TN 4 (02-14)

PR 01410.041 Oregon

A. PR 14-026 Child’s Survivor Benefits

DATE: January 22, 2014

1. SYLLABUS

Oregon intestacy law provides that an adopted person shall no longer be treated as the child of his or her natural parents for all purposes of intestate succession. In this case, an individual adopted the NH's child on November 1, 2010, in Colorado, on the same day the NH died in Oregon. Oregon courts would give full faith and credit to the Colorado adoption decree. The adoption occurred before the NH's death and ended the parent-child relationship between the NH and the child. The child, therefore, could not inherit from the NH and is not the child of the NH for the purposes of Title II survivor benefits.

2. OPINION

QUESTION PRESENTED

Whether KA can be entitled to child’s survivor benefits on the account of deceased number holder Mr. SR (the NH).

BRIEF ANSWER

Because KA was adopted by Mr. FA prior to the NH’s death, she was not able to inherit from the NH under Oregon law. Thus, for the purposes of child’s survivor benefits, KA was not the NH’s child and was not dependent on the NH at the time of his death. Therefore, she cannot be entitled to benefits.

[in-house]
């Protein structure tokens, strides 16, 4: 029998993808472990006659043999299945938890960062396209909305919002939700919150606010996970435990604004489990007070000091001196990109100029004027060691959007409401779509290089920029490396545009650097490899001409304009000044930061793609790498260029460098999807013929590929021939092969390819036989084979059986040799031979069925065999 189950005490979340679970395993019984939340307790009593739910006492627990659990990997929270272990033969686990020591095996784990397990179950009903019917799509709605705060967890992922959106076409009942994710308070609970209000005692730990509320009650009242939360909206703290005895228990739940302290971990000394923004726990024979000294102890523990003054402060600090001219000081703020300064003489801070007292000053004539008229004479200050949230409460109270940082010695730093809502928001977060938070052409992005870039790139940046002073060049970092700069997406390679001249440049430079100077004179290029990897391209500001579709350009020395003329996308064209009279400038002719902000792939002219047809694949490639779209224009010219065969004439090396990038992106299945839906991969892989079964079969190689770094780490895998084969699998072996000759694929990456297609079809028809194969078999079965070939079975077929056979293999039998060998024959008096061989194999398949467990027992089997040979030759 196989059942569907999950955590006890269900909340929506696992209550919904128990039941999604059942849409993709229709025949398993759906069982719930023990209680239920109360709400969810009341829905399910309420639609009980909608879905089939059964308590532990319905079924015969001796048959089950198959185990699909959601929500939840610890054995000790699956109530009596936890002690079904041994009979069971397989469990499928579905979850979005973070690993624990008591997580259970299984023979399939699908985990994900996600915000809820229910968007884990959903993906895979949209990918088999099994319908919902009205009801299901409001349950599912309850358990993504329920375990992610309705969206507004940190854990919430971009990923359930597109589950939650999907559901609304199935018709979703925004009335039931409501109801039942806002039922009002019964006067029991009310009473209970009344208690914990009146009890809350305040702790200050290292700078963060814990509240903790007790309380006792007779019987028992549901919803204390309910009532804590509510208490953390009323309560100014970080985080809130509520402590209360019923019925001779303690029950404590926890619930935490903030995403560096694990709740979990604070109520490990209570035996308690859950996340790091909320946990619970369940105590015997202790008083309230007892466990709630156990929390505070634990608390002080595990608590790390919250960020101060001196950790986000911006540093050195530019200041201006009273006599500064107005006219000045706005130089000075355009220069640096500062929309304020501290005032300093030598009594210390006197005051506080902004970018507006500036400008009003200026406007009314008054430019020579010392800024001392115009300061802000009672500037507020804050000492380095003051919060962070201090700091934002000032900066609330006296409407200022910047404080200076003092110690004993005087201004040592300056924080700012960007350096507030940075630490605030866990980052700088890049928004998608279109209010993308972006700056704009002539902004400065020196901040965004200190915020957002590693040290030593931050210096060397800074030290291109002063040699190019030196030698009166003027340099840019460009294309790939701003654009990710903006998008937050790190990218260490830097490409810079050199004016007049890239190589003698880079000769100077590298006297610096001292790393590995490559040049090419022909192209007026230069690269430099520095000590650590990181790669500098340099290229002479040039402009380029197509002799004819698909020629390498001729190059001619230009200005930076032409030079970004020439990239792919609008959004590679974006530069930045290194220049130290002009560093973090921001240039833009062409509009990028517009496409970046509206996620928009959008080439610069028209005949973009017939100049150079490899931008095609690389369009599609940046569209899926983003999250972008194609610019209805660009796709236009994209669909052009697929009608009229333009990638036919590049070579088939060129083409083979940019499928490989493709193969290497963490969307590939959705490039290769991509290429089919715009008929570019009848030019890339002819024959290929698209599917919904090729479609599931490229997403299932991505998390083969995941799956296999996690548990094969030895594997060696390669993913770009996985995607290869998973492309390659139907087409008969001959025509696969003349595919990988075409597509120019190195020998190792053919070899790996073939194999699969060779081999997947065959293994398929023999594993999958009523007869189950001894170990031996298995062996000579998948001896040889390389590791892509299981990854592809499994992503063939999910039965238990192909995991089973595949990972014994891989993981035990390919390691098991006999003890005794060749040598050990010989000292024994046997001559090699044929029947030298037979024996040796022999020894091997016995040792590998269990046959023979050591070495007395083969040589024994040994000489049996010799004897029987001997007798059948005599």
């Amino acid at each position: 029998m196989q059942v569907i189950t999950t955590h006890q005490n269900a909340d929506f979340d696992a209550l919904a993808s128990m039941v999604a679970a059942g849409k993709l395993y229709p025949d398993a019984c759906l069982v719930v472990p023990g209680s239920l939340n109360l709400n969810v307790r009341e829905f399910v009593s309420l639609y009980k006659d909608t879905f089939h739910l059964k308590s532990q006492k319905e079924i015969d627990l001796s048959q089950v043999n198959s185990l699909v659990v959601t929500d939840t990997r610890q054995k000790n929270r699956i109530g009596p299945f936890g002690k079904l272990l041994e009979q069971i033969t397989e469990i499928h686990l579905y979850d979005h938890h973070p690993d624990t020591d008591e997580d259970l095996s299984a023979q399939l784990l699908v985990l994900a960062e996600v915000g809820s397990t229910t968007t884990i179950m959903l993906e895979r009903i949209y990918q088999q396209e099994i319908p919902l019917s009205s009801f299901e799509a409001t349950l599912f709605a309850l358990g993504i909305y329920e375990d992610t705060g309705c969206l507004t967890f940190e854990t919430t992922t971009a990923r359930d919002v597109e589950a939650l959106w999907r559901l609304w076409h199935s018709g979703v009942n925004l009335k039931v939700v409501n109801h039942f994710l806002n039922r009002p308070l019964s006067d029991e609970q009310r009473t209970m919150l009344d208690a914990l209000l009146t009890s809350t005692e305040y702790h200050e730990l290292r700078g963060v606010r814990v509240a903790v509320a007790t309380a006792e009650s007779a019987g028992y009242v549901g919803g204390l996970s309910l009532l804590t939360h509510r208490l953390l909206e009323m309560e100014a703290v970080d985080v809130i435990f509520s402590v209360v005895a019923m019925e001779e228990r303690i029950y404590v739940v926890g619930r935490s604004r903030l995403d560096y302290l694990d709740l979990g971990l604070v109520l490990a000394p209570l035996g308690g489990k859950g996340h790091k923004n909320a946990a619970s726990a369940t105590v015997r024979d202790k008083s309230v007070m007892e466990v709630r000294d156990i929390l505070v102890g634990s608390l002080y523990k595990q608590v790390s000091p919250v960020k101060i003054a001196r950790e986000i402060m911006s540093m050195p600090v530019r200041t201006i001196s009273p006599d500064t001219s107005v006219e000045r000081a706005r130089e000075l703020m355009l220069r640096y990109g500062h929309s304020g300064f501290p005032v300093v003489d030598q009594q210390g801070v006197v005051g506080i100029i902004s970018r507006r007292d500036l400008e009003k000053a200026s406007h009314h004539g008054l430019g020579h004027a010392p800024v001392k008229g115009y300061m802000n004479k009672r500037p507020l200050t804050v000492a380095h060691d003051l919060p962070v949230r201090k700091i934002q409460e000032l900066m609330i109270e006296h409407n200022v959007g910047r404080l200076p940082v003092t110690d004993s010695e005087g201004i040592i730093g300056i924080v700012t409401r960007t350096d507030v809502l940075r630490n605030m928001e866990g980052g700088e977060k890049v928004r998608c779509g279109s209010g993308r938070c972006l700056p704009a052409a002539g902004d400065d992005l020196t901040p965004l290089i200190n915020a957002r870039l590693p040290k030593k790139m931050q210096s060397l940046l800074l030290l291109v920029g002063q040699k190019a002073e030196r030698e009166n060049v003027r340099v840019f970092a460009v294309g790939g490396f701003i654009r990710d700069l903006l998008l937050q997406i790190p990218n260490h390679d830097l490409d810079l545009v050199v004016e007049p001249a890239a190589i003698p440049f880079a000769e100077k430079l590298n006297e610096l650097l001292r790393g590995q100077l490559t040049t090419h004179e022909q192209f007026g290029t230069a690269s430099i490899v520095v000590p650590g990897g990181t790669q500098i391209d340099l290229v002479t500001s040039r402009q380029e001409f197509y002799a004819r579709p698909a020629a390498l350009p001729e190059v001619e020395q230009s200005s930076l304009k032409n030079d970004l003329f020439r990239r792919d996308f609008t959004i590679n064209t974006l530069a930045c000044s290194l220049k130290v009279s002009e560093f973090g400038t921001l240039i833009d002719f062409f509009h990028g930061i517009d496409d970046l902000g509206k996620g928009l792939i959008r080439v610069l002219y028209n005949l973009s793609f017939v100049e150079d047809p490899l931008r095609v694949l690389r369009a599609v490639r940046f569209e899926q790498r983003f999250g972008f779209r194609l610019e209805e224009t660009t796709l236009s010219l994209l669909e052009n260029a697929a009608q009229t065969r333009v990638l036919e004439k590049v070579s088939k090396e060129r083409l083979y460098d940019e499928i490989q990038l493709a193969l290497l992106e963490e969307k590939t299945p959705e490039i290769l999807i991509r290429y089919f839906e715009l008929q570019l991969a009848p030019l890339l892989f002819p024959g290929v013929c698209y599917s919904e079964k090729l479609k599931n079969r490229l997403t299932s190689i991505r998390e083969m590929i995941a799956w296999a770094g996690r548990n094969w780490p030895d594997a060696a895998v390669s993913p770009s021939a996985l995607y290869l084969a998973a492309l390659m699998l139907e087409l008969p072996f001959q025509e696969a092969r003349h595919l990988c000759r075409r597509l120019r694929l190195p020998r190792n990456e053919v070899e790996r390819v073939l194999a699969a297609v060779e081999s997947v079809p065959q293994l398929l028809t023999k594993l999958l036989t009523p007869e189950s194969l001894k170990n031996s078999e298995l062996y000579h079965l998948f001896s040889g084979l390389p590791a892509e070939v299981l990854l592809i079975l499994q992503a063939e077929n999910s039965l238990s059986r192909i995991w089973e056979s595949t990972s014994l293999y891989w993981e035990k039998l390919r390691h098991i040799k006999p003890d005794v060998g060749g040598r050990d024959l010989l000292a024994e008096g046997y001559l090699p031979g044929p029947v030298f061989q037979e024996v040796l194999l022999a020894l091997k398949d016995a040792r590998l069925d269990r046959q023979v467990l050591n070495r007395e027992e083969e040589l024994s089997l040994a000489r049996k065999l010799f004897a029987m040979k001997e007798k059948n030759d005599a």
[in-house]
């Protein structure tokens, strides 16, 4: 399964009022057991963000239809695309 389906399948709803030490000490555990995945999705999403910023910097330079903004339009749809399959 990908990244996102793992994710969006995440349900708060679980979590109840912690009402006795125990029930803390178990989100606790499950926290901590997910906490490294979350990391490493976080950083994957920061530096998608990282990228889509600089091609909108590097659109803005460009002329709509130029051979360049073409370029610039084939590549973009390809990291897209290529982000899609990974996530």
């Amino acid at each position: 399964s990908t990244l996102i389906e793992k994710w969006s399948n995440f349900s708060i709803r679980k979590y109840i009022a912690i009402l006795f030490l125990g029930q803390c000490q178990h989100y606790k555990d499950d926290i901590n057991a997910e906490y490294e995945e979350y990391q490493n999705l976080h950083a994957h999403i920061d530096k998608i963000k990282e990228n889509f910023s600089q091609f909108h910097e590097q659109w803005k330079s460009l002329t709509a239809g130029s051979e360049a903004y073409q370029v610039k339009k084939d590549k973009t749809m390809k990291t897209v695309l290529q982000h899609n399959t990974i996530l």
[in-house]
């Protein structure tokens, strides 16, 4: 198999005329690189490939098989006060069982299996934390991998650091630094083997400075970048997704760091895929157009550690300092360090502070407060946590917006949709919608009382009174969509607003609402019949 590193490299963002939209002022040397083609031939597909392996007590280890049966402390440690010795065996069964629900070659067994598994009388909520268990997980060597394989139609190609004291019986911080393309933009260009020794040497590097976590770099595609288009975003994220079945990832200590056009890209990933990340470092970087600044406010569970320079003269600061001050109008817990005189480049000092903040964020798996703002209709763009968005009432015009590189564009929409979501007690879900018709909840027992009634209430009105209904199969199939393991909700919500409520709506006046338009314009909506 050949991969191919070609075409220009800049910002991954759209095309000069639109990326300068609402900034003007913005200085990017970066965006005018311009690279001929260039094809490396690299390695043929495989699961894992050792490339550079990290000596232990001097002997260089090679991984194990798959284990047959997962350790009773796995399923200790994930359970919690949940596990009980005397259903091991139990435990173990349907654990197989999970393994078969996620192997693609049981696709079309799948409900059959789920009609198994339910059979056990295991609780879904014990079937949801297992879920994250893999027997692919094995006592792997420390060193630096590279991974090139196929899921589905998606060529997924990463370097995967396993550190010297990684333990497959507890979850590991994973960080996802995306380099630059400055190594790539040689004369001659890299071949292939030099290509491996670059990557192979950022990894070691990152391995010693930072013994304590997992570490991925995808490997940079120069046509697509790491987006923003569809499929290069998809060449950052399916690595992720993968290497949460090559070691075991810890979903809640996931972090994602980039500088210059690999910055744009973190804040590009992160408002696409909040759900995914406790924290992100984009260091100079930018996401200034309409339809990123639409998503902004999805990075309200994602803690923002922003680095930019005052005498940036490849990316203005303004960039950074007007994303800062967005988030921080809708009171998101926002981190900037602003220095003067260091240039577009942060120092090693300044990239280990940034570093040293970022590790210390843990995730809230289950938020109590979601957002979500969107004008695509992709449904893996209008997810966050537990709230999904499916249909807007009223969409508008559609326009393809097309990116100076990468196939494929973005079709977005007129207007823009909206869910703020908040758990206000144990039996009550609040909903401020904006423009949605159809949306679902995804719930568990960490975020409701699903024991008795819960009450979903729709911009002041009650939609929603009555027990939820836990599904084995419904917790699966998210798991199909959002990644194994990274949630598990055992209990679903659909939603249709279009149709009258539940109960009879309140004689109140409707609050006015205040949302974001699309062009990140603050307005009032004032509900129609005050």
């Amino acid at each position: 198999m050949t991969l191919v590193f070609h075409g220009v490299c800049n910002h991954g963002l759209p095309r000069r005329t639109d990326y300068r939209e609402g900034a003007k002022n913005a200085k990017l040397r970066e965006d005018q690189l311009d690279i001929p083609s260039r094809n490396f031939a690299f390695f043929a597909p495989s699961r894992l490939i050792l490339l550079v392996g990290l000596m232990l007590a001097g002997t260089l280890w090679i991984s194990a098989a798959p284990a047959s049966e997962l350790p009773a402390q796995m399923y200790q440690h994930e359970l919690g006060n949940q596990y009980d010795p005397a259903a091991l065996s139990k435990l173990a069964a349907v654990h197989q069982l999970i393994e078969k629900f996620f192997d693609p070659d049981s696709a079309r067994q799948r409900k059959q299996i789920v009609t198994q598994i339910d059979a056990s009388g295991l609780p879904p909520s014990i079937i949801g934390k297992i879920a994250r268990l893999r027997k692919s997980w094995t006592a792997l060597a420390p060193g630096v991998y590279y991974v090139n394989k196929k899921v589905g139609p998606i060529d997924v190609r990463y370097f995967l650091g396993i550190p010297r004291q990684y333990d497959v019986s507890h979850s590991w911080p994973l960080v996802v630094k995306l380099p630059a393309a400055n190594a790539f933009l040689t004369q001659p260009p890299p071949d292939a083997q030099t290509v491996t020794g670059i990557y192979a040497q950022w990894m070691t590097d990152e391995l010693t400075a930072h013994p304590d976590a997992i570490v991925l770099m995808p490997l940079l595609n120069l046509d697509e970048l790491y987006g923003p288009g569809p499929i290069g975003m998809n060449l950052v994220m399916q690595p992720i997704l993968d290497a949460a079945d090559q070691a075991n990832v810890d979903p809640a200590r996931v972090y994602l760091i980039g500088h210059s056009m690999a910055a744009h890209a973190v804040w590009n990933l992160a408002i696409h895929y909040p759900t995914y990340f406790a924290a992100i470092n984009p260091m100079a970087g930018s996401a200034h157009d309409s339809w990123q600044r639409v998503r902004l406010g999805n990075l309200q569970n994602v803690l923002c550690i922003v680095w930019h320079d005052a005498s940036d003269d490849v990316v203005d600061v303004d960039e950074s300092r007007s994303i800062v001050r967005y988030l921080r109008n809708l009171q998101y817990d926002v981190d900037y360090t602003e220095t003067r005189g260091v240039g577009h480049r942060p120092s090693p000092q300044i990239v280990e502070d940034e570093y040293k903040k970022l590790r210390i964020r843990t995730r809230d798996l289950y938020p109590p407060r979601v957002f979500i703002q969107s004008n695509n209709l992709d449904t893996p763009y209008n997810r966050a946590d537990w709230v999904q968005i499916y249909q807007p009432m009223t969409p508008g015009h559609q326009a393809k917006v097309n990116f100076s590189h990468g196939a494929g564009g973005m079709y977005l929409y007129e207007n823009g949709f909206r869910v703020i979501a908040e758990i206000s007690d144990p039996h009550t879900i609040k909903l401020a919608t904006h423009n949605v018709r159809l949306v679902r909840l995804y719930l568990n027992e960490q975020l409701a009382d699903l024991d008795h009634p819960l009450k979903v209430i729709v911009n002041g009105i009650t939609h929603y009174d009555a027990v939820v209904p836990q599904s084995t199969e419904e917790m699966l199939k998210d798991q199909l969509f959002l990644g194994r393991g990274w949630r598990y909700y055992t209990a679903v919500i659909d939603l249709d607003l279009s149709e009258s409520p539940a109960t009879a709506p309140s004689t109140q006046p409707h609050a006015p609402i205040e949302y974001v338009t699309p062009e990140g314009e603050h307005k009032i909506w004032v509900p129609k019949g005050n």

SUMMARY OF FACTS

KA was born in 1998, in Arizona, to the NH and Ms. T. On November 1, 2010, the Combined Court of Jefferson County, Colorado, issued a final decree of adoption of KA for Mr. FA, Ms. T’s spouse. This decree also changed KA’s last name to that of Mr. FA. Also on November 1, 2010, the NH died in Oregon at 6:50 p.m. The death certificate listed the NH’s residence as a city in Oregon.  In January 2011, the State of Arizona Office of Vital Records issued a copy of KA’s birth certificate, listing her father as Mr. FA.

ANALYSIS

In order to be entitled to survivor’s benefits under Title II of the Social Security Act (the Act), a claimant must show that she is

  1. a child of an individual who dies a fully or currently insured individual; and